Your employee was injured and you know there is a process that needs to get activated quickly. The focus of this section is to put detail around this process and answer additional questions you may have.
- My staff member was injured at work. What do I do?
- Who pays for the cost of my staff member's medical care?
- How is it determined whether the injury is covered under workers' compensation?
- How long does it take to receive a determination?
- Who lets my staff member know the outcome of the review?
- Who should my staff member or I contact if we have questions about the decision or the forms?
- What do I record on my employee's timecard?
My staff member was injured at work. What do I do?
If the injury requires emergency medical care, direct your staff member to immediately seek treatment at the nearest Emergency Room. After he or she is stabilized, they will receive any necessary additional medical care within the established medical provider network. You and your staff member should complete the incident report within 24-hours of the injury.
If the injury is less severe but still requires medical treatment, please call the nearest Employee Occupational Health office to schedule an appointment (see locations and phone numbers below). Please make sure that you and your staff member complete an injury report and have your staff member bring it with them when they receive treatment. If you need assistance when Employee Occupational Health offices are closed, you may reach an occupational health nurse by calling the blood and body fluid exposure hotline at 684-8115.
Employee Occupational Health offices are located in:
Duke South (684-3136, select Option 2)
Durham Regional Hospital (470-5350), and
Duke Raleigh Hospital (954-3275).
For locations and contact information for local hospitals, urgent care centers, and Duke Employee Health offices, please click here.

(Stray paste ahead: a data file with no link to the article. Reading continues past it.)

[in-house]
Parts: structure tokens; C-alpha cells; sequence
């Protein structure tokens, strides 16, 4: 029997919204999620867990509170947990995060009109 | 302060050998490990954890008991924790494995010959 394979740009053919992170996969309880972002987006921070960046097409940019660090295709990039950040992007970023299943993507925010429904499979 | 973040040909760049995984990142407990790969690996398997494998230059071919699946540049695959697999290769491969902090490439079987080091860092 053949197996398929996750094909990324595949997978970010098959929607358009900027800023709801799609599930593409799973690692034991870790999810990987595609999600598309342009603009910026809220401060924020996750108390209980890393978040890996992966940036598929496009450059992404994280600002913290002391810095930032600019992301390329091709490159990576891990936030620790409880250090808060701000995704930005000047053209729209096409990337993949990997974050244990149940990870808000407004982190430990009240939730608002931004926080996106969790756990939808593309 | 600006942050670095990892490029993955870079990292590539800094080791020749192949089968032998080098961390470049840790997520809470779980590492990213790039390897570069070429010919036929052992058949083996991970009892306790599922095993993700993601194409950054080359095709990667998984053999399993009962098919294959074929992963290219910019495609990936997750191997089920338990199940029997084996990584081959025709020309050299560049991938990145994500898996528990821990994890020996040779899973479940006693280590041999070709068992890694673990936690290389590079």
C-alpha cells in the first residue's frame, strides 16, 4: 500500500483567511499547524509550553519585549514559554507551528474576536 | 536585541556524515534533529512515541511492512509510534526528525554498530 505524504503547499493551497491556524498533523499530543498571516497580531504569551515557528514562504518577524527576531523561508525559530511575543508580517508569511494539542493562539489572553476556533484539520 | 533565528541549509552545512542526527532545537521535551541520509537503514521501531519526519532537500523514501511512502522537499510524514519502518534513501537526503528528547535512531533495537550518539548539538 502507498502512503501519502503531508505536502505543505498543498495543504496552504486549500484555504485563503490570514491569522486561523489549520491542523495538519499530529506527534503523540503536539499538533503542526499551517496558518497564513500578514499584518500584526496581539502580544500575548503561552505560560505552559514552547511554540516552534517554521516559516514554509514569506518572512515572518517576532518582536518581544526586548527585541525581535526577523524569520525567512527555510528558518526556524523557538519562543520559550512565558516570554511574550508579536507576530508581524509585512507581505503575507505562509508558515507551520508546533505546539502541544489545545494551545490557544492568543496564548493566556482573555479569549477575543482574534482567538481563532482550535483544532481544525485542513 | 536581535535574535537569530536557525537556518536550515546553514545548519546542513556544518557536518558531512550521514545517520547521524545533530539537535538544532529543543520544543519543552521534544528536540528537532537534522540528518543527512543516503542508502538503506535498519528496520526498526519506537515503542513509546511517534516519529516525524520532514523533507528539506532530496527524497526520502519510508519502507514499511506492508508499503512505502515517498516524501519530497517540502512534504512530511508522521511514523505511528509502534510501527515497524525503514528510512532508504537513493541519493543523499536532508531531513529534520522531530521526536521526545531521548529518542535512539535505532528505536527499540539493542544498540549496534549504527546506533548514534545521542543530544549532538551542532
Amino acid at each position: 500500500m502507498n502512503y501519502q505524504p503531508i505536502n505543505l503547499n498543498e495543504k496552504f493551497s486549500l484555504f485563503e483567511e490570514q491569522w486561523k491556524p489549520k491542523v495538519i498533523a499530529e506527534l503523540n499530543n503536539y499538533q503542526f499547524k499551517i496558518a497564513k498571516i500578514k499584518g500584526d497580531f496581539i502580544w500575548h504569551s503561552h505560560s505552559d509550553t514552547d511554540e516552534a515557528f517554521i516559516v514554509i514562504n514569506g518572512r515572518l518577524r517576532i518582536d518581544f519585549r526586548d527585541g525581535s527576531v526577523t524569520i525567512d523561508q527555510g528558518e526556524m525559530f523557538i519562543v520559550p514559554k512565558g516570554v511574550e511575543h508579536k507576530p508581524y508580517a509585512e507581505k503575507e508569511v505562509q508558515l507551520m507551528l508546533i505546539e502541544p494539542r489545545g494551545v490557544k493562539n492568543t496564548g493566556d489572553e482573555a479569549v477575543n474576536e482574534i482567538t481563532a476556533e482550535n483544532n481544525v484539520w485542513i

If the injury does not require medical care, still complete an incident report. Knowing where and how staff injuries occur enables us to investigate, track, and take corrective action before someone else is injured - possibly more seriously next time.
Employees have the right to report any work-related injury or illness. Employers are prohibited from discharging or in any manner discriminating against employees for reporting any work-related injury or illness.
Who pays for the cost of my staff member's medical care?
The cost of your staff member's medical care is paid through workers' compensation when the treatment is authorized, provided by an approved provider, and the injury is accepted as a workers' compensation claim. This means they would not be responsible for deductibles or copays for authorized treatment. Your staff member will need to let the provider know that the treatment is being provided for an on-the-job injury each time he or she receives medical care.
If your staff member's injury requires medicine, they will be provided a pharmacy card to cover the cost of the prescription. The card is specific to medications for the workers' compensation injury and do not require any co-pays, just prior authorization.
If the injury is later determined not to be work related, the cost of medical care and pharmaceuticals provided by Employee Health is still paid by Duke. However, the cost of medical care and medicine provided by the Emergency Department, Urgent Care, or other providers are the responsibility of the employee and/or their health plan.